The stunts on "Fear Factor" are supposedly chosen to represent people's most common fears. These have included lying in a pit of snakes; being covered by hundreds of rats, some of which are biting; walking across a high-rise construction beam; eating live insects; being suspended upside-down by the ankles from a crane, then hurtled toward the ground at 60 miles an hour; trying to outrun a police attack dog; and being dragged across muddy, rocky ground by a galloping horse. Watching all this, you can't stop thinking, Is this what it takes for people to feel alive in our benumbed society? Performing meaningless, degrading stunts on TV, while the rest of us gape and laugh? Wait, don't answer that -- I'm afraid to know.
Asked by Rogan what their "motivation" is for doing the show, the "Fear Factor" contestants rarely cop to being motivated by the exposure or, you know, the money. It's never about the money -- apparently, the one thing Americans fear more than snakes and rats is being perceived as greedy or shallow. So the contestants always say they're doing the show for "the challenge," to "prove something" to themselves. Of course, they could get a similar rush and sense of accomplishment from tests of endurance with a purpose, like teaching in a low-ranked public school or joining the Peace Corps. But then, they wouldn't be on TV, so would it still count? Maybe if they called it "Peace Corps" ...
It's easy to make fun of the "stars" of reality TV -- that's one of the genre's main draws. After all, these exhibitionists are asking for it. "Spy TV" (which NBC no longer calls a reality show, insisting that it's a "comedy") takes this mean-spiritedness a step further and invites us to laugh at people who don't know they're on TV. Sure, it's been done before, on "Candid Camera" and "David Letterman," for example. But in the hands of "Spy TV," the pranks are irredeemably cruel -- the show is simply too cruddy to laugh at.
Hosted with insufferable smirkiness by Michael Ian Black (who costars on NBC's "Ed" as the insufferably smirky manager of Stuckeybowl), "Spy TV" specializes in hidden camera fun designed to induce terror in the victims. Patrons of a hair salon are suddenly quarantined by a biohazard SWAT team and told they've been exposed to flesh-eating bacteria. A young man goes on what he thinks is a test drive and ends up begging and screaming for the wild joyride to end. A hapless slacker is vigorously interrogated by "police" for a crime he didn't commit.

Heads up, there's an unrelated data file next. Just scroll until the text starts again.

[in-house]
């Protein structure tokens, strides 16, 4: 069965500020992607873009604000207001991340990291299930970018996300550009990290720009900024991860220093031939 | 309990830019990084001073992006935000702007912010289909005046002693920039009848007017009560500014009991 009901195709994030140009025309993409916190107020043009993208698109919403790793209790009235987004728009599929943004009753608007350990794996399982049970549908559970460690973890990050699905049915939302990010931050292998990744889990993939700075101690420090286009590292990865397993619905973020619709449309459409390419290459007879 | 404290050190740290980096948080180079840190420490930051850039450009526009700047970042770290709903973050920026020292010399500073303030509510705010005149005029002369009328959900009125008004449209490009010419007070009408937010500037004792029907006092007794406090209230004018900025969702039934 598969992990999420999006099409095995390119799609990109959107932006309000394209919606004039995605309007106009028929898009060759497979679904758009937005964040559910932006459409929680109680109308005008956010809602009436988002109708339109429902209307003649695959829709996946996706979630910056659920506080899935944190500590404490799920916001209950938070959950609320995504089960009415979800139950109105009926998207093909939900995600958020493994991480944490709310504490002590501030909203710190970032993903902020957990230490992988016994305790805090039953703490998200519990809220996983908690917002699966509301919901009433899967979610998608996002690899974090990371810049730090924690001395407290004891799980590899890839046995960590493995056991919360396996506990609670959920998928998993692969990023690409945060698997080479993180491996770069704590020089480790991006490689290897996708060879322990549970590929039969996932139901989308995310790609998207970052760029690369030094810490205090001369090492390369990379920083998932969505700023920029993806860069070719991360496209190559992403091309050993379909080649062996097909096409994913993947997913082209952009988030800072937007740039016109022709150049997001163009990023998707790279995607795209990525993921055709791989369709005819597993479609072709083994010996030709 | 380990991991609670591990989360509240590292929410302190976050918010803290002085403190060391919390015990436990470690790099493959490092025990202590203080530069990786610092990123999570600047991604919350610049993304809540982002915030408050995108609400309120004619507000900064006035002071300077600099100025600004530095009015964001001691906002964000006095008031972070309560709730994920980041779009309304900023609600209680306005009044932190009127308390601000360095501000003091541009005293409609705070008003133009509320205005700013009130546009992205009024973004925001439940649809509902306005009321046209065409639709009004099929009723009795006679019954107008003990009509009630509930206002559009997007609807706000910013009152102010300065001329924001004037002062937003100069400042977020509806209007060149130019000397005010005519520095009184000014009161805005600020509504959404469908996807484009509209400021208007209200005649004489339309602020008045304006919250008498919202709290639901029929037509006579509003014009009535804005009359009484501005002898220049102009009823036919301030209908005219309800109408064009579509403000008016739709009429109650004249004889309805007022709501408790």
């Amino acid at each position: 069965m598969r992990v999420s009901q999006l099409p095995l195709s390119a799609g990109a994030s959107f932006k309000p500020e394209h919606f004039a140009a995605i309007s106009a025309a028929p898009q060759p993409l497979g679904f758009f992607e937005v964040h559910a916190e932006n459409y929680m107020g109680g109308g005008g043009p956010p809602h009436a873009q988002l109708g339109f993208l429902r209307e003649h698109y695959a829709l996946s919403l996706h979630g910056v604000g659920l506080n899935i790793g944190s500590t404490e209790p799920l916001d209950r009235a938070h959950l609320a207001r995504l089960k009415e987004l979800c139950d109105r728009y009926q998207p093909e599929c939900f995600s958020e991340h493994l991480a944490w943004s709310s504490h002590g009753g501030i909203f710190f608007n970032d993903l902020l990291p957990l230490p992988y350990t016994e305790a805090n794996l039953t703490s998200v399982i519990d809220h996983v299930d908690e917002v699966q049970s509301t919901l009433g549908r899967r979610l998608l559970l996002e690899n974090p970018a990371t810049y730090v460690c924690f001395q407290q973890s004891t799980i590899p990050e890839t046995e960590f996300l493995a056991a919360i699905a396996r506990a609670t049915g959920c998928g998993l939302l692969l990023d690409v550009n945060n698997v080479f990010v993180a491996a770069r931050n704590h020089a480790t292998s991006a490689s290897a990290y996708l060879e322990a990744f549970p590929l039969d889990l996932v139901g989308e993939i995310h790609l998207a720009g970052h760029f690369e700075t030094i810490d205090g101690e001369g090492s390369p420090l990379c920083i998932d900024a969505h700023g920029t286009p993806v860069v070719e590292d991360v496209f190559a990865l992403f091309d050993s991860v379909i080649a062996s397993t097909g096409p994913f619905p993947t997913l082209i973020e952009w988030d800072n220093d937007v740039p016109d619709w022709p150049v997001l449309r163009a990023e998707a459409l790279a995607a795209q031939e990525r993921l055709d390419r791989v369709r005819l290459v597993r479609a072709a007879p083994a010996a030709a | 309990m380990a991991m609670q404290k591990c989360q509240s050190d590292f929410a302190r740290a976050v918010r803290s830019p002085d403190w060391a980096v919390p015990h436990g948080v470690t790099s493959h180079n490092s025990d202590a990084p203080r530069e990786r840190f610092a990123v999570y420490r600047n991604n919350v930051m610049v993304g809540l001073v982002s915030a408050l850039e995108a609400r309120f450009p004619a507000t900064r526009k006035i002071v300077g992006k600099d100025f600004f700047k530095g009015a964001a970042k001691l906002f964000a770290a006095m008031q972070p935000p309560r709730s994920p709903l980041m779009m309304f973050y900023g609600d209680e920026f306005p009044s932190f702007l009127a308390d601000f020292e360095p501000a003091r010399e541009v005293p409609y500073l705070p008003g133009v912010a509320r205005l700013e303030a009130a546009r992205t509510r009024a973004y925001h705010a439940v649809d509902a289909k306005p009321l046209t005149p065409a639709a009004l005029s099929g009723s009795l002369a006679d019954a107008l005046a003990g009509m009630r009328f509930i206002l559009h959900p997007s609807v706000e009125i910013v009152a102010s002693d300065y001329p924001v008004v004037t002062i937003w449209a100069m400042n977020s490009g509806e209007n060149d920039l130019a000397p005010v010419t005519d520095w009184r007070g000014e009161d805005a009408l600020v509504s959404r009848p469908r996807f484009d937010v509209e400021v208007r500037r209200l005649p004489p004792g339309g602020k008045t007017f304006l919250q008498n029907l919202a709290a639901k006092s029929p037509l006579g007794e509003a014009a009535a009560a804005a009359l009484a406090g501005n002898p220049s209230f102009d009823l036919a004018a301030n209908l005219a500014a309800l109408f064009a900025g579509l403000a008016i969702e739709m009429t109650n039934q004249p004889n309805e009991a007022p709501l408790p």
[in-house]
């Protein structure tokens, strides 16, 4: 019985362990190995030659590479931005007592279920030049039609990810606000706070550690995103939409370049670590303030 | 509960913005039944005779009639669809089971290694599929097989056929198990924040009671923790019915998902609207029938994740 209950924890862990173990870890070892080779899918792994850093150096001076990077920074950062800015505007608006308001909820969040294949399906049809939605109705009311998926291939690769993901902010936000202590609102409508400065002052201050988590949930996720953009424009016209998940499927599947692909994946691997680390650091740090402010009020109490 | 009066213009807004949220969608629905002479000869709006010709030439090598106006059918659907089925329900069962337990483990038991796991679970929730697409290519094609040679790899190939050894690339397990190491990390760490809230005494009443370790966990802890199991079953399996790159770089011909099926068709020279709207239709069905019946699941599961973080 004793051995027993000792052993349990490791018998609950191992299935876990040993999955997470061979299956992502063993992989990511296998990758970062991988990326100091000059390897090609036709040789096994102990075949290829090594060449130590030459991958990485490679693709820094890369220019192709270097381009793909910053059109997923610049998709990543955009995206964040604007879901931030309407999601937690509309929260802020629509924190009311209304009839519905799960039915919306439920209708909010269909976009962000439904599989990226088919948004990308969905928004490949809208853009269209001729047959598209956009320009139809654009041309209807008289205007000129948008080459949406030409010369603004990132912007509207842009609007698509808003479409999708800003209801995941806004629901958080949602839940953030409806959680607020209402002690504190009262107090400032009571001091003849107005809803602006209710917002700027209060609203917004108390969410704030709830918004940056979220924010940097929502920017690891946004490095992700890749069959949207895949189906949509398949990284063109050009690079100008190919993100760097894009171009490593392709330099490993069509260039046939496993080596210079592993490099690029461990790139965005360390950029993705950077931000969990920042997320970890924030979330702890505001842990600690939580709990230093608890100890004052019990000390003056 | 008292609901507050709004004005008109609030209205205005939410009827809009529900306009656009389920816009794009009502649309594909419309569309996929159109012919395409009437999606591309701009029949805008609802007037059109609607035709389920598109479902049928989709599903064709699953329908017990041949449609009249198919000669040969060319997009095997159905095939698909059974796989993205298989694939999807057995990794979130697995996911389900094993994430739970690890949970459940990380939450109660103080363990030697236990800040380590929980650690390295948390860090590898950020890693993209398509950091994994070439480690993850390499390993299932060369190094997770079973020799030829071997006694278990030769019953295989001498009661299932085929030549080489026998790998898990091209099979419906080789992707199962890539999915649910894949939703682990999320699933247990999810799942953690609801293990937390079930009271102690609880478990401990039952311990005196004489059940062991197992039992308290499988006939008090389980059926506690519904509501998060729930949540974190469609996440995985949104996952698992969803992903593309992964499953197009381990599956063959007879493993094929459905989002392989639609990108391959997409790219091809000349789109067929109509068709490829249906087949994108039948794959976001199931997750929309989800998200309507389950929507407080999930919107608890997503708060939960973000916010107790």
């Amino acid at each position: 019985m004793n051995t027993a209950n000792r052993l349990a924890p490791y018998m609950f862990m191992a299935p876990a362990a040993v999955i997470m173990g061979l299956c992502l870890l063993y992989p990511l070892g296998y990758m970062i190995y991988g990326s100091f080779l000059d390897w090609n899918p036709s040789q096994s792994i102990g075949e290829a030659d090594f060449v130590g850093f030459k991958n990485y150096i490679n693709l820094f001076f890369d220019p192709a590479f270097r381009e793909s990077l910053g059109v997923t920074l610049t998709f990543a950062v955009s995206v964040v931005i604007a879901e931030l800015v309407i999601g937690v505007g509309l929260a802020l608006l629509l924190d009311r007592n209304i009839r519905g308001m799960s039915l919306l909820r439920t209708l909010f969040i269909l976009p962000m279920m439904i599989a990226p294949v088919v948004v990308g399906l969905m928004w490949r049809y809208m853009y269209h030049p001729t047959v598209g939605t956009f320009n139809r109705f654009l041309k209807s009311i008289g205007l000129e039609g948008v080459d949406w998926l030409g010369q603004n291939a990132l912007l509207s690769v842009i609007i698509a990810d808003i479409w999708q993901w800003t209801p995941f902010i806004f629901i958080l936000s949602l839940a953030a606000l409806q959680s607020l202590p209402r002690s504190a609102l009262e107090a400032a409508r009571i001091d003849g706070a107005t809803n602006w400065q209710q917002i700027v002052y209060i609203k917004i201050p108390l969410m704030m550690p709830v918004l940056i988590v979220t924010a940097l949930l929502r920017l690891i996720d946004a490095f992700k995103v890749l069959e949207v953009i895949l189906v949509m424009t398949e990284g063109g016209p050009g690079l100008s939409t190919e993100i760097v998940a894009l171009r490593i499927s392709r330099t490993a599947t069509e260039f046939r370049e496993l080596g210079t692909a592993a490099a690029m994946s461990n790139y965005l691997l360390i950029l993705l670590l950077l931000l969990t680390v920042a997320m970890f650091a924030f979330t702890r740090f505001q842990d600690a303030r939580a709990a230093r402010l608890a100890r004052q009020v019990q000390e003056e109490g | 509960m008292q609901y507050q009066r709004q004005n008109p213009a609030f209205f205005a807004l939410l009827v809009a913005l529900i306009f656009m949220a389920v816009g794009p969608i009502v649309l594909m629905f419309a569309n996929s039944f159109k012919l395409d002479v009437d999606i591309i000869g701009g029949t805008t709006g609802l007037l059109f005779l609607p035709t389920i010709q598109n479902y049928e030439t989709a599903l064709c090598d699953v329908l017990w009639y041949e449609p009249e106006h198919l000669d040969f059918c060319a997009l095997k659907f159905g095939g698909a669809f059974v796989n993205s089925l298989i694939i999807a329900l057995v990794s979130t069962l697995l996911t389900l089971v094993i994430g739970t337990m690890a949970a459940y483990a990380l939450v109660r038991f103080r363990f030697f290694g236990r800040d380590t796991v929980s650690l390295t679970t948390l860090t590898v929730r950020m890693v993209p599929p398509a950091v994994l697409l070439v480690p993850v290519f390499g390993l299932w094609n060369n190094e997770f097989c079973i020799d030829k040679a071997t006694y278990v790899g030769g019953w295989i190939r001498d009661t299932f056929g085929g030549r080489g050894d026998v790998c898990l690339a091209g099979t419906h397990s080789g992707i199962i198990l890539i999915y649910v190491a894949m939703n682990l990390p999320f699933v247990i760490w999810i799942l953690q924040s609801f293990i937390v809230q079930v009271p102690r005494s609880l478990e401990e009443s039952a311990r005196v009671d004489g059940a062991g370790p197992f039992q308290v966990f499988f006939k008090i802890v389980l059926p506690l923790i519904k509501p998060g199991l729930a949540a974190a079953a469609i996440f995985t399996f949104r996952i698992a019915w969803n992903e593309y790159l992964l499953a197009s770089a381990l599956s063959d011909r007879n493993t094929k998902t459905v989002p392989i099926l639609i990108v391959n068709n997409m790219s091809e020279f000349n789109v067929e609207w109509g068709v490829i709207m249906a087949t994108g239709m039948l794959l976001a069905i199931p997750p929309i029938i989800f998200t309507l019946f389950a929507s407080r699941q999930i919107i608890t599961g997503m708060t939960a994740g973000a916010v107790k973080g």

At times, "Spy TV" is so crude and shameless, it plays like a put-on -- maybe it's actually a parody of reality TV in disguise. After all, in one notorious "Spy TV" prank, a group of people trying out to be contestants on a new reality show called "Cannibals" were asked to eat a sample of "human flesh" (actually, pork). Not surprisingly, hardly anyone refused. If that isn't a ruthless bit of self-satire, I don't know what is.
"Spy TV" co-executive producer Jeff Boggs stood by his show in TV Guide this week with a by-now familiar age-warfare throw-down: "We looked at the critics who hated us ... I don't think they were quite our demographic anyway." OK, I guess I'm too old to appreciate the genius of "Spy TV" -- that doesn't bother me. What does bother me, though, is the way all these industry types glibly label an entire generation of viewers as sadomasochistic couch boobs, for the benefit of ad revenue. I'm a loser, you're a loser, wouldn't you like to be a loser too!
But these shows are hitting the bull's-eye with their intended audiences. People are watching. And that's the crappiest thing about the shock trend: It seems to confirm your worst suspicions about our society, that there is a large segment of the population out there immune to shock. Intentionally or not, a couple of the stunts on "Fear Factor" have paralleled terrible real-life incidents of violence, but nobody seems to have noticed.
Call me overly sensitive, but I was stunned that NBC had the nerve to air the dog attack stunt, especially after the two recent horrific, national-news-making dog attack cases in the Bay Area. (In June, a 10-year-old boy had his ears and much of the skin on his face ripped off by pit bulls; in January, a woman was fatally mauled by a neighbor's bred-for-fighting dogs in her own apartment building.) It was revolting to see "Fear Factor" contestants, wearing protective padding, being chased down, pulled to the ground and clamped onto by a growling police dog, all for our entertainment pleasure.
And let's not forget the earlier horse-dragging stunt. Watching the lone African-American male contestant being dragged by a rope tied to the horse, emerging with arms and hands scraped raw, I couldn't stop wondering why, after the dragging death of James Byrd, any black man would submit to such a culturally and racially loaded tableau. I don't even want to think about the viewers who got off watching it.